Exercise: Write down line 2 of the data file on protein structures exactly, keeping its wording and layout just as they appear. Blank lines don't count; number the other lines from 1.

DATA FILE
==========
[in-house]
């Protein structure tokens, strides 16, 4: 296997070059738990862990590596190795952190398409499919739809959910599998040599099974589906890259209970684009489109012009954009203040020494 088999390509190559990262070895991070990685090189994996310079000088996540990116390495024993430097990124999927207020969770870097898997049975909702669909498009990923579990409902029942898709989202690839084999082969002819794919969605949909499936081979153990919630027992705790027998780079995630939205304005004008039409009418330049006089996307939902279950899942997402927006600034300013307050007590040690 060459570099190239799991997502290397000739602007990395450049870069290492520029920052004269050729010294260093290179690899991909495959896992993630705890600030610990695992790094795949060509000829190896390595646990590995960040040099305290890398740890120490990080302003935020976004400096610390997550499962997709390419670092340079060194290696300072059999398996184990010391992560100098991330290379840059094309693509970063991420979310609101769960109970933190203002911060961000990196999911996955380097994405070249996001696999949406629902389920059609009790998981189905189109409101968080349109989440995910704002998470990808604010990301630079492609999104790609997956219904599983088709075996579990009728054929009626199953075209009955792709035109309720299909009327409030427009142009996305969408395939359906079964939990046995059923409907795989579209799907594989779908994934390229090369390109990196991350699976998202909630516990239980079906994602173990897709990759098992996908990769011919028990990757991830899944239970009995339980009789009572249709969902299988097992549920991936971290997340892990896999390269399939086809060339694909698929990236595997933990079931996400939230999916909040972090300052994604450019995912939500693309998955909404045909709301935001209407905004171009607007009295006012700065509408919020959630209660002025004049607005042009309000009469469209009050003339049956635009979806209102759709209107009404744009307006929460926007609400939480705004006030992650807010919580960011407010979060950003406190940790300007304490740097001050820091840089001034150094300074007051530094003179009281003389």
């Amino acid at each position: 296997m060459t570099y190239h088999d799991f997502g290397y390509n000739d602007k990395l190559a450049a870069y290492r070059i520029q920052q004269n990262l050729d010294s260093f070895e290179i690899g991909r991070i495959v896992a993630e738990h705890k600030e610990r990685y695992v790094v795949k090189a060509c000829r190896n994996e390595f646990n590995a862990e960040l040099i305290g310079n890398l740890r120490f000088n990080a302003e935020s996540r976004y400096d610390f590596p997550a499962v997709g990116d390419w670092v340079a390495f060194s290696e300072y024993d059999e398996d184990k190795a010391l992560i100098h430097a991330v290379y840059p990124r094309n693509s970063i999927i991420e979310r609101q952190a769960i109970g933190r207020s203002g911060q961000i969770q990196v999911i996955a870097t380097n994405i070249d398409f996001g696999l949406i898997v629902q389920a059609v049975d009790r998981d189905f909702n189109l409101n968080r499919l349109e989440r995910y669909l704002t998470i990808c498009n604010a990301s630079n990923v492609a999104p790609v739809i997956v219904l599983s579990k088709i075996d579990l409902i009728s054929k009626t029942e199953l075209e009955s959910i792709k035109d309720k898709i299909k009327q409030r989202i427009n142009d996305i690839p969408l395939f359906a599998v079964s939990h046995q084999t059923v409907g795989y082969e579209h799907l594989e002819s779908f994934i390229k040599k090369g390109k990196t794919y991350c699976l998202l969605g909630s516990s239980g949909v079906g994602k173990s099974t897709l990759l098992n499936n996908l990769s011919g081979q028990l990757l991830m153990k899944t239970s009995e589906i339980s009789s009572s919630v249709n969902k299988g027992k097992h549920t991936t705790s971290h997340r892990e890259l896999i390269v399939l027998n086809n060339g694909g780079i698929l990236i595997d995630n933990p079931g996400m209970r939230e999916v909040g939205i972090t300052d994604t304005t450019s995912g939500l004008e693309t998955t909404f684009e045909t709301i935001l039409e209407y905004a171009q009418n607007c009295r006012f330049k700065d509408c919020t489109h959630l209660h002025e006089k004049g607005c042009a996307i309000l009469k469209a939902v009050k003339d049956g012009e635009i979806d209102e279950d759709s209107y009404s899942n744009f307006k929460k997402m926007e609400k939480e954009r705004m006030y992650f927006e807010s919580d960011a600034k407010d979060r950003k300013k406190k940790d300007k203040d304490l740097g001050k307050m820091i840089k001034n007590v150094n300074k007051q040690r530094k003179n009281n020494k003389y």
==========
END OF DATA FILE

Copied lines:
């Protein structure tokens, strides 16, 4: 296997070059738990862990590596190795952190398409499919739809959910599998040599099974589906890259209970684009489109012009954009203040020494 088999390509190559990262070895991070990685090189994996310079000088996540990116390495024993430097990124999927207020969770870097898997049975909702669909498009990923579990409902029942898709989202690839084999082969002819794919969605949909499936081979153990919630027992705790027998780079995630939205304005004008039409009418330049006089996307939902279950899942997402927006600034300013307050007590040690 060459570099190239799991997502290397000739602007990395450049870069290492520029920052004269050729010294260093290179690899991909495959896992993630705890600030610990695992790094795949060509000829190896390595646990590995960040040099305290890398740890120490990080302003935020976004400096610390997550499962997709390419670092340079060194290696300072059999398996184990010391992560100098991330290379840059094309693509970063991420979310609101769960109970933190203002911060961000990196999911996955380097994405070249996001696999949406629902389920059609009790998981189905189109409101968080349109989440995910704002998470990808604010990301630079492609999104790609997956219904599983088709075996579990009728054929009626199953075209009955792709035109309720299909009327409030427009142009996305969408395939359906079964939990046995059923409907795989579209799907594989779908994934390229090369390109990196991350699976998202909630516990239980079906994602173990897709990759098992996908990769011919028990990757991830899944239970009995339980009789009572249709969902299988097992549920991936971290997340892990896999390269399939086809060339694909698929990236595997933990079931996400939230999916909040972090300052994604450019995912939500693309998955909404045909709301935001209407905004171009607007009295006012700065509408919020959630209660002025004049607005042009309000009469469209009050003339049956635009979806209102759709209107009404744009307006929460926007609400939480705004006030992650807010919580960011407010979060950003406190940790300007304490740097001050820091840089001034150094300074007051530094003179009281003389």